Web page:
The co-founder and former chief executive of Petropavlovsk has criticised an investigation launched by the London-listed Russian gold miner into past deals as a “smokescreen”.

Pavel Maslovskiy said he viewed the examination of related party transactions undertaken during his tenure as an attempt to distract attention from its biggest shareholder, Russian rival UGC.

Mr Maslovskiy has accused UGC of trying to take control of the company without paying a takeover premium. He has asked regulators in the UK and Russia to investigate.

“Everything else around this is a smokescreen to cover up in reality what is really going on,” Mr Maslovskiy told the Financial Times.

UGC has always denied Mr Maslovskiy’s claims and Konstantin Strukov, its billionaire owner, has said he has no interest in acquiring the company.

Petropavlovsk, a FTSE 250 company with a market value of £1.2bn, was founded in 1994 with Peter Hambro, a scion of the London banking dynasty.

The company’s shares have risen 135 per cent this year as it began to reap the rewards of a new processing plant that allows it to produce gold from refractory ore, which is hard to process.

At the start of the year UGC bought a 24 per cent stake in Petropavlovsk, plunging the company, which has been rocked by a series of corporate feuds in recent years, into fresh boardroom turmoil. It voted in June along with three other shareholders to oust Mr Maslovskiy and half of Petropavlovsk’s board.

It then voted against an attempt to reinstate Mr Maslovskiy in August and supported a resolution put forward by Everest Alliance, an investment vehicle represented by Russian businessman Nikolai Lioustiger, calling for an independent investigation of related-party transactions carried out by the company over the past three years.

Last month Petropavlovsk appointed KPMG to oversee the investigation, which covers a three-year period to August 2020. Its new chairman James Cameron told shareholders he would expose any “historic instances of failed corporate governance” and recover “any misappropriated funds or assets”.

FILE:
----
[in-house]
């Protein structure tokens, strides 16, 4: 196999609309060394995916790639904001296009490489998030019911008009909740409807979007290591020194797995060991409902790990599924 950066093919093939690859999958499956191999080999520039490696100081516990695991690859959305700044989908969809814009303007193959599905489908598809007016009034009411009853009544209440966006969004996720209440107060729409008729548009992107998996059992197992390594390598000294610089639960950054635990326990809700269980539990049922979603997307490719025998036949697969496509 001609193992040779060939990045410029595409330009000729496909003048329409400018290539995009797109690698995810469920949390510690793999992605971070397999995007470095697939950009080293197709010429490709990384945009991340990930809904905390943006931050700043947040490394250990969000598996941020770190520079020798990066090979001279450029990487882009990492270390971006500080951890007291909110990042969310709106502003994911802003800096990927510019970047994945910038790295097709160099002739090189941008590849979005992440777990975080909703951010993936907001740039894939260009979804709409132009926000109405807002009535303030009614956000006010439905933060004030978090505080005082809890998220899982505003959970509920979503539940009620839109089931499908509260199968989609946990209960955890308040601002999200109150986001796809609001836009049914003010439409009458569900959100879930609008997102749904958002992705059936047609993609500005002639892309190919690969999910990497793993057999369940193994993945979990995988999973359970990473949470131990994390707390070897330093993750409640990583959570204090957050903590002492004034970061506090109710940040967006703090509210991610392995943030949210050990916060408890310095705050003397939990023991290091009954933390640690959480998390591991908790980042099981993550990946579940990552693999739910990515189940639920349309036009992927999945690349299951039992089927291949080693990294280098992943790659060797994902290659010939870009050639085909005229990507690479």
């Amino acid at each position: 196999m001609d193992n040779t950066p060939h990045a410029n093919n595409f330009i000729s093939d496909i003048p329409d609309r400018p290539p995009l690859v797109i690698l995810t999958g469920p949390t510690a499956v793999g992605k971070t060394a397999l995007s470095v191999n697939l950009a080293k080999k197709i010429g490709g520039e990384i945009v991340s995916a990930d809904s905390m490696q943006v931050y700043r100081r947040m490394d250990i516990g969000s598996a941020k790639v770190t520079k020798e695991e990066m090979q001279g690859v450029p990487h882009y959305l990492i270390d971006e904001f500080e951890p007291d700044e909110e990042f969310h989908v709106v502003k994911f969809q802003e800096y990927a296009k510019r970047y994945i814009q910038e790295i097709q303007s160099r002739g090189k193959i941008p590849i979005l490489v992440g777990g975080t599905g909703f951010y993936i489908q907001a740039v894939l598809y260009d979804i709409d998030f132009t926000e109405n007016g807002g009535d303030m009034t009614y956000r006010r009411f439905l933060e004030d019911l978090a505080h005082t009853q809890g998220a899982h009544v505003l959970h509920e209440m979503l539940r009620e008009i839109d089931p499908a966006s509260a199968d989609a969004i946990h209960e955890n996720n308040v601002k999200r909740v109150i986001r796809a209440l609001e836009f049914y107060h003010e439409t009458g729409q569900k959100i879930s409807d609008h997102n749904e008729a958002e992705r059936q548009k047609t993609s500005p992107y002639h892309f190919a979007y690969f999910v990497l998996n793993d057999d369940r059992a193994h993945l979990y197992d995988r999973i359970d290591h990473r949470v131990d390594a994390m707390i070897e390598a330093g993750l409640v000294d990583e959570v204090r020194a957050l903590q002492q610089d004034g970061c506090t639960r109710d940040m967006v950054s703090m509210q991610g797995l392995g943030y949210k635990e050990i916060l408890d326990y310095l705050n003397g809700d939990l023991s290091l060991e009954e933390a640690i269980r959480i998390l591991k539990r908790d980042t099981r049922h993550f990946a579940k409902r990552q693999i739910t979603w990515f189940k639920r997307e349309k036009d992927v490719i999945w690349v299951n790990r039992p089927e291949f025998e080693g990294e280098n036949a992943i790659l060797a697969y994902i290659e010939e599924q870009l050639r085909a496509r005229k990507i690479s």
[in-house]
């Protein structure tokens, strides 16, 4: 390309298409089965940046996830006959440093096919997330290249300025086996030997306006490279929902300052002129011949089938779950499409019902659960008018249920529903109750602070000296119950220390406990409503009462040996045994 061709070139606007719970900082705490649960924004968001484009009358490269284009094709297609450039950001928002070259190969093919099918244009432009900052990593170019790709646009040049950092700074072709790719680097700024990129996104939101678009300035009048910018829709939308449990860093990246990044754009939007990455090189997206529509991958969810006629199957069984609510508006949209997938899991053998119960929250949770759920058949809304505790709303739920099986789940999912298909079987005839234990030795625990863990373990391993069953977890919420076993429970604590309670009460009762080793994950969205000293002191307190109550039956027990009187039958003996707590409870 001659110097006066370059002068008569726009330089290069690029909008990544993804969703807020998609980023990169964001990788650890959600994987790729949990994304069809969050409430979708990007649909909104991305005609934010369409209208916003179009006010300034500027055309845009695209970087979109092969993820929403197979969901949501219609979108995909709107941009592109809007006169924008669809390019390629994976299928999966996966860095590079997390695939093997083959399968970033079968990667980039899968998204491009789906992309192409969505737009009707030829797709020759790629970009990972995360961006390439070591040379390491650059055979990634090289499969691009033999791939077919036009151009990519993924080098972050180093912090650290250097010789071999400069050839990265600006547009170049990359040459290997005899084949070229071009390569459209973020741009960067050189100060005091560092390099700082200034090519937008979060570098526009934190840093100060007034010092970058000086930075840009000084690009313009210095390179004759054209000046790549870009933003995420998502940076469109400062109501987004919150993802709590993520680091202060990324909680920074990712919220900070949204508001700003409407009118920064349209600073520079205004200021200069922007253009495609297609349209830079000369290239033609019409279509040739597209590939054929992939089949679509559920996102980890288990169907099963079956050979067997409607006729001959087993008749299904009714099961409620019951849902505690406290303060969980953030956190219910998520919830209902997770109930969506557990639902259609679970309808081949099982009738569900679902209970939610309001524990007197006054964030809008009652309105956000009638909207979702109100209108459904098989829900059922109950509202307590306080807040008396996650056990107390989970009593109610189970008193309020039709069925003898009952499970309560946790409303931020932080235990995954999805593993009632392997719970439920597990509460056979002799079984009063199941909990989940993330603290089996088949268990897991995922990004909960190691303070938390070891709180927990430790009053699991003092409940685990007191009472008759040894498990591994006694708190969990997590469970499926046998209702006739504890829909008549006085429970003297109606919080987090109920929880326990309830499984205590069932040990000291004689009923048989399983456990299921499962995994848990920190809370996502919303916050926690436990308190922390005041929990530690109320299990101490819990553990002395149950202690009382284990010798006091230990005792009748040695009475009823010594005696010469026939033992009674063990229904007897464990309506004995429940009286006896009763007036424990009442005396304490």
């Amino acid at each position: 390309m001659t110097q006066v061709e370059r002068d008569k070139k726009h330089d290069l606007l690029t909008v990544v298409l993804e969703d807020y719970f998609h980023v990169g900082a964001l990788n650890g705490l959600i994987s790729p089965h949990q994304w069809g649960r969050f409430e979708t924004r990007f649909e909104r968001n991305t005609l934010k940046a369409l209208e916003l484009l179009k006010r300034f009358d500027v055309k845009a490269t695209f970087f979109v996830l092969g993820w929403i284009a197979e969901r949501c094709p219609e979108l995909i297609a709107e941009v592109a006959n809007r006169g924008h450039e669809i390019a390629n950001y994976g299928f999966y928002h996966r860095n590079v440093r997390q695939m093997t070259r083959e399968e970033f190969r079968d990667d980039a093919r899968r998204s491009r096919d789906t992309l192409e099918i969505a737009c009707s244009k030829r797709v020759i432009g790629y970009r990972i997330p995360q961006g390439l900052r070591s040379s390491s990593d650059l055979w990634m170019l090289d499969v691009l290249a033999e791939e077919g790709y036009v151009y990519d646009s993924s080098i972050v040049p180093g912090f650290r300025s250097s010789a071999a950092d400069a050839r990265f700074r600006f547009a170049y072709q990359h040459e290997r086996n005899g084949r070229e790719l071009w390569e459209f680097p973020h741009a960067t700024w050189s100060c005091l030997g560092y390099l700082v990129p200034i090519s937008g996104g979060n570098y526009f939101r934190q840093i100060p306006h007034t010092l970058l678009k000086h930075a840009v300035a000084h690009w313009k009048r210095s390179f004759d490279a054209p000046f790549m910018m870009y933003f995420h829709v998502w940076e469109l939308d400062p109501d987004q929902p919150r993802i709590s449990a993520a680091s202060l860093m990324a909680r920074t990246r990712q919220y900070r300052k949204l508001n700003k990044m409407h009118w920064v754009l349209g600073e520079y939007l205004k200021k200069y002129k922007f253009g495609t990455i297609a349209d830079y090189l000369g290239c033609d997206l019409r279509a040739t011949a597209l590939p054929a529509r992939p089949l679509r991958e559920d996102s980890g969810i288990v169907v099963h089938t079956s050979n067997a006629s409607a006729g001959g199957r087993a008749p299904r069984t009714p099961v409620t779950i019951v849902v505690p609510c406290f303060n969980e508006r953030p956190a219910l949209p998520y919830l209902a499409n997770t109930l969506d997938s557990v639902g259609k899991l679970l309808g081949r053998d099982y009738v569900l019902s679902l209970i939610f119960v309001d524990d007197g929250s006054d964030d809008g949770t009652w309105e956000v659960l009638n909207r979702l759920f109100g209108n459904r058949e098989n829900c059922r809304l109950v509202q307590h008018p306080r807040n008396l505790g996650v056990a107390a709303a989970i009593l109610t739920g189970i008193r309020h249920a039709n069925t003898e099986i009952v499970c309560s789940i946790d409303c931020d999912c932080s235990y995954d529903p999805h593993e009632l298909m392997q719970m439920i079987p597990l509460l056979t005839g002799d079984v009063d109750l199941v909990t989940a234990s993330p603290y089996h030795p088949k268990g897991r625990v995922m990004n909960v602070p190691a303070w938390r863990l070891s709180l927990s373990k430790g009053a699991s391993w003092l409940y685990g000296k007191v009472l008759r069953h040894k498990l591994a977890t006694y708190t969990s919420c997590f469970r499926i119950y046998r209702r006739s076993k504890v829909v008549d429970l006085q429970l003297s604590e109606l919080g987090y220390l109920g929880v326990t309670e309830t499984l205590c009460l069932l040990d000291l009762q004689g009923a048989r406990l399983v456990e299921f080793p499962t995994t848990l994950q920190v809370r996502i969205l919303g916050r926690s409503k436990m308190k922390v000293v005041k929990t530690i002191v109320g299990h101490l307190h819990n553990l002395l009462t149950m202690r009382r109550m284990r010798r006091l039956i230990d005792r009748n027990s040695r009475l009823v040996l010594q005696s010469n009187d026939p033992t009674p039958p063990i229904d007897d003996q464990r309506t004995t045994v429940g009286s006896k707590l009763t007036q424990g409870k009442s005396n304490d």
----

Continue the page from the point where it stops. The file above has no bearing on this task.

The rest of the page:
Mr Maslovskiy said he had nothing to fear. “From the previous management point of view and the current management on the ground we are absolutely comfortable with this,” he said.

One deal that has come under scrutiny — a plan to buy out the shares that Petropavlovsk did not already own in the Temi gold project in Russia’s far east — had already been investigated, he added.

“There was a rumour that I was connected to, or a beneficiary of, the deal,” Mr Maslovskiy said. “That matter was specifically investigated . . . and it was confirmed there was absolutely no truth.”

Mr Maslovskiy also noted that Mr Cameron had joined Petropavlovsk’s board in October 2018 and was a member of its audit committee.

“If there are so-called dodgy deals . . . they were in the presence of Mr Cameron who is now chairman,” he said.

Mr Maslovskiy also hit back at claims that he had orchestrated a campaign of disobedience by Petropavlovsk staff in Russia.

The company says it has encountered a lack of co-operation from some employees and ex-employees in a number of its Russian subsidiaries, leading to delays in receiving cash.

Mr Maslovskiy said employees in Russia were “very unhappy” about the recent boardroom turmoil and some managers were looking to “pack their bags and leave” if the UK Takeover Panel or Russia’s antitrust regulators did not take action.

“There are actions that can be taken [by regulators] . . . to force the concert party to sell its stake or make an offer,” he said, adding: “If you want control, pay for the control at a fair price.”

UGC has always denied working with other Petropavlovsk shareholders, including Everest Alliance, to remove directors.

Mr Maslovskiy confirmed he had discussed the idea of merging Petropavlovsk and UGC with Mr Strukov shortly after the billionaire purchased his stake in February.

However, it quickly became apparent that a deal would not work because UGC was a “private company and not very transparent”, according to Mr Maslovskiy.

He said he was now worried Mr Strukov would put pressure on Petropavlovsk to increase borrowing either to fund acquisitions or return cash to shareholders.

UGC declined to comment.

Petropavlovsk said the investigation into related-party transactions was the result of an instruction passed by 84 per cent of shareholders at a general meeting and was entirely consistent with the drive for improved transparency.

“As previously announced, the company has encountered a lack of co-operation from certain employees as well as legal action, in which Pavel Maslovskiy and his son Alexey are directly involved,” it said. “This legal action is without merit and disruptive to the business.”

This article has been updated to show that Everest Alliance put forward shareholder resolutions rather than Nikolai Lioustiger